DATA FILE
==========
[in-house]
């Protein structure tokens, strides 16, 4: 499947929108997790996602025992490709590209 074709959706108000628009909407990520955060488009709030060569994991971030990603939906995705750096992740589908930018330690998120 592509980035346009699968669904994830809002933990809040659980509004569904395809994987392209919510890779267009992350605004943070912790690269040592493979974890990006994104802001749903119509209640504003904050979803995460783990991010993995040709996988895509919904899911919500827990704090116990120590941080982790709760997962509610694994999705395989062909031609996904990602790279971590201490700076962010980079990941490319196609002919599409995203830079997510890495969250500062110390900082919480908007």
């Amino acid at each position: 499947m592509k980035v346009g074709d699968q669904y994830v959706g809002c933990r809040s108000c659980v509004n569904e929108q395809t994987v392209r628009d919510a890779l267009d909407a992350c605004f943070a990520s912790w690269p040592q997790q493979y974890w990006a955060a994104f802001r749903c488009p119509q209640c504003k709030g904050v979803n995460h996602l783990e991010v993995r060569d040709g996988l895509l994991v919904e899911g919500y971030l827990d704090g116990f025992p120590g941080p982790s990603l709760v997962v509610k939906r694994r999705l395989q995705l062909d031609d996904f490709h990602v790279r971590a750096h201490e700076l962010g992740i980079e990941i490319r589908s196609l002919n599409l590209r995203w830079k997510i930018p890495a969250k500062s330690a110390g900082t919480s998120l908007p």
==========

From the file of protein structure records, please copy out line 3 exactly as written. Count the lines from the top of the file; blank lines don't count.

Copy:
């Amino acid at each position: 499947m592509k980035v346009g074709d699968q669904y994830v959706g809002c933990r809040s108000c659980v509004n569904e929108q395809t994987v392209r628009d919510a890779l267009d909407a992350c605004f943070a990520s912790w690269p040592q997790q493979y974890w990006a955060a994104f802001r749903c488009p119509q209640c504003k709030g904050v979803n995460h996602l783990e991010v993995r060569d040709g996988l895509l994991v919904e899911g919500y971030l827990d704090g116990f025992p120590g941080p982790s990603l709760v997962v509610k939906r694994r999705l395989q995705l062909d031609d996904f490709h990602v790279r971590a750096h201490e700076l962010g992740i980079e990941i490319r589908s196609l002919n599409l590209r995203w830079k997510i930018p890495a969250k500062s330690a110390g900082t919480s998120l908007p």